Speech-to-text interpreting provides meaning for meaning transcription to aural information. This form of access service is utilised in both online and in-person settings learning environments by Deaf and Hard of hearing individuals who prefer to access information by text instead of or in tandem with sign language interpretation.
Speech-to-text interpreters focus on conveying the meaning of what is being said, in contrast to verbatim speech-to-text services. This reduces what the consumer has to process visually and still be able to access the same amount of meaningful information. This is achieved through the use of shorthand, eliminating filler words, and condensing connected thoughts whenever possible. The transcription also includes any relevant non-verbal auditory information.
Through theory and practical hands-on components, this course equips the participants with the cultural knowledge and technical skills to perform the role of a speech-to-text interpreter, thus providing equitable communication access to the Deaf and Hard of Hearing community. The focus of the training will be higher education settings.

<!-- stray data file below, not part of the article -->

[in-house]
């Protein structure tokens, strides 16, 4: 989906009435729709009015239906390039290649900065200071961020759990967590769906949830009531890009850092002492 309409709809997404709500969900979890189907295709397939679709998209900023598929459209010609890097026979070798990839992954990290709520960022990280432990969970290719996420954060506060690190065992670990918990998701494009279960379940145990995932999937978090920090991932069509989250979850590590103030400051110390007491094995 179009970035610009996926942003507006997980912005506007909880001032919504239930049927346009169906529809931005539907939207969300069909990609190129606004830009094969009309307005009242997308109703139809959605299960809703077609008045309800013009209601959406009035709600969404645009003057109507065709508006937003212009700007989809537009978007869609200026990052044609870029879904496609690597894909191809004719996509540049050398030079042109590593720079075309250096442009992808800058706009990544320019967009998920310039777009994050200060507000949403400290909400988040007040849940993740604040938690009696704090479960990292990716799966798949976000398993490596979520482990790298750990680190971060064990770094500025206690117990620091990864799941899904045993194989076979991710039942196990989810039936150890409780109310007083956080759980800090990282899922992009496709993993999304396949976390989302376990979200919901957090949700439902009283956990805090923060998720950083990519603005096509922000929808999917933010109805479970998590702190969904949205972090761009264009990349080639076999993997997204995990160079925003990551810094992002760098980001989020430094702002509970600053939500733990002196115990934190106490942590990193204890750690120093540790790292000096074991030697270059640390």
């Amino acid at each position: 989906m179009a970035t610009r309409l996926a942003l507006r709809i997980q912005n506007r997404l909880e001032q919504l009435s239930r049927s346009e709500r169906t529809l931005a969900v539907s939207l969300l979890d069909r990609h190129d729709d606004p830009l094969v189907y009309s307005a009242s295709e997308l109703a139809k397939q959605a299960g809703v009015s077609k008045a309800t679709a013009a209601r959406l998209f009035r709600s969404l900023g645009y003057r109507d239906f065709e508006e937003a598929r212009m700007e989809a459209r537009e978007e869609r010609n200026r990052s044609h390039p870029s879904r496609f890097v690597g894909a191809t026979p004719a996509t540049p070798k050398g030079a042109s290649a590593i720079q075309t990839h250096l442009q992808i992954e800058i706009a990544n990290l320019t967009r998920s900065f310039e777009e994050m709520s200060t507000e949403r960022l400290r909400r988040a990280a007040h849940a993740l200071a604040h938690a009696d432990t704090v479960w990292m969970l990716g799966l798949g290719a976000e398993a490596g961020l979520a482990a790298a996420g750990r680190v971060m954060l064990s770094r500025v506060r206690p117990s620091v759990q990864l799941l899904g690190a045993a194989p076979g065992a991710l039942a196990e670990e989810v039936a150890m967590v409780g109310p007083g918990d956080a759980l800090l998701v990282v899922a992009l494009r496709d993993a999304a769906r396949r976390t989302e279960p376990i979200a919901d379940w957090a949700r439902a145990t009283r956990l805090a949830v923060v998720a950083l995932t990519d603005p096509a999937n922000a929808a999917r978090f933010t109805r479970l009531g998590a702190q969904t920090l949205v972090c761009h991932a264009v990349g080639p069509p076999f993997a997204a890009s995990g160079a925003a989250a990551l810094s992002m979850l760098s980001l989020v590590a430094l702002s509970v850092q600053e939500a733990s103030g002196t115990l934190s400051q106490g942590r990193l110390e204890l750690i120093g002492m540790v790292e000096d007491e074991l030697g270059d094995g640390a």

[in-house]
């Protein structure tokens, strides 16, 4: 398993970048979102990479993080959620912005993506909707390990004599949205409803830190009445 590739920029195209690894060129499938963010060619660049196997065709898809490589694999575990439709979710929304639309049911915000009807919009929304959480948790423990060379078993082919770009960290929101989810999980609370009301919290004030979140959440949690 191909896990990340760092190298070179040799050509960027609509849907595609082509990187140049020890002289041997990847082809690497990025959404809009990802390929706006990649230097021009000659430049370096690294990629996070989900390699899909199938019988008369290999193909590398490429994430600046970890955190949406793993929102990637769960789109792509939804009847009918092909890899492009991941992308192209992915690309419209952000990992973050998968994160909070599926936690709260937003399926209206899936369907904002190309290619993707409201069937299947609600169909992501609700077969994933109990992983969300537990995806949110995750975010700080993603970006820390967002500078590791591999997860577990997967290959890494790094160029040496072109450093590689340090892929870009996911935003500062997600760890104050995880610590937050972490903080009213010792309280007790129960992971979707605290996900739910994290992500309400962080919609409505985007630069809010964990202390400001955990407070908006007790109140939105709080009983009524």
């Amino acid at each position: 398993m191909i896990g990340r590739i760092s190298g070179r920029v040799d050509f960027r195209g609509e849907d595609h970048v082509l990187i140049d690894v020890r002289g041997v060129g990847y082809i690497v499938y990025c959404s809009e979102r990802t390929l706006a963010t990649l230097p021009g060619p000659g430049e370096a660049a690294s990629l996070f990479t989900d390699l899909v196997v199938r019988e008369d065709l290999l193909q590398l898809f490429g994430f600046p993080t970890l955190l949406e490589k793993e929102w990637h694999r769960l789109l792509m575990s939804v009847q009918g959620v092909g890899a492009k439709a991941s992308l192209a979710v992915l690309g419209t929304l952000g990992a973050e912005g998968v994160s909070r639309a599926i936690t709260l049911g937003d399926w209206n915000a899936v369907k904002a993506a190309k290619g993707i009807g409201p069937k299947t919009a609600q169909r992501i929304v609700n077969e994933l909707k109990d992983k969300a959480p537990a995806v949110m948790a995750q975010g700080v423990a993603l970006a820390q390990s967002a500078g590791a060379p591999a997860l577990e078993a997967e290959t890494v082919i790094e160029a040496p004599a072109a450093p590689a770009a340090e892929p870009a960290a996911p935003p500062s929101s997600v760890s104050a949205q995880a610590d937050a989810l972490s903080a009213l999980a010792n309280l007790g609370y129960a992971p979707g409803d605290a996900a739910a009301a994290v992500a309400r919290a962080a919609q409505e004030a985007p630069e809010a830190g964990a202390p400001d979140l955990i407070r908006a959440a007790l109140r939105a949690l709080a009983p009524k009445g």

Find out more about Equal Dreams’ speech-to-text interpreting service, including an explainer video and our portfolio, at this page: Equal Dreams’ Speech-to-Text Interpreting Service.
Check out the video to find out more about our speech-to-text interpreting training, where you can learn to provide an equitable learning experience by creating live transcripts:
- Participants gain knowledge about Deaf culture and the community with a focus on their educational journey and options.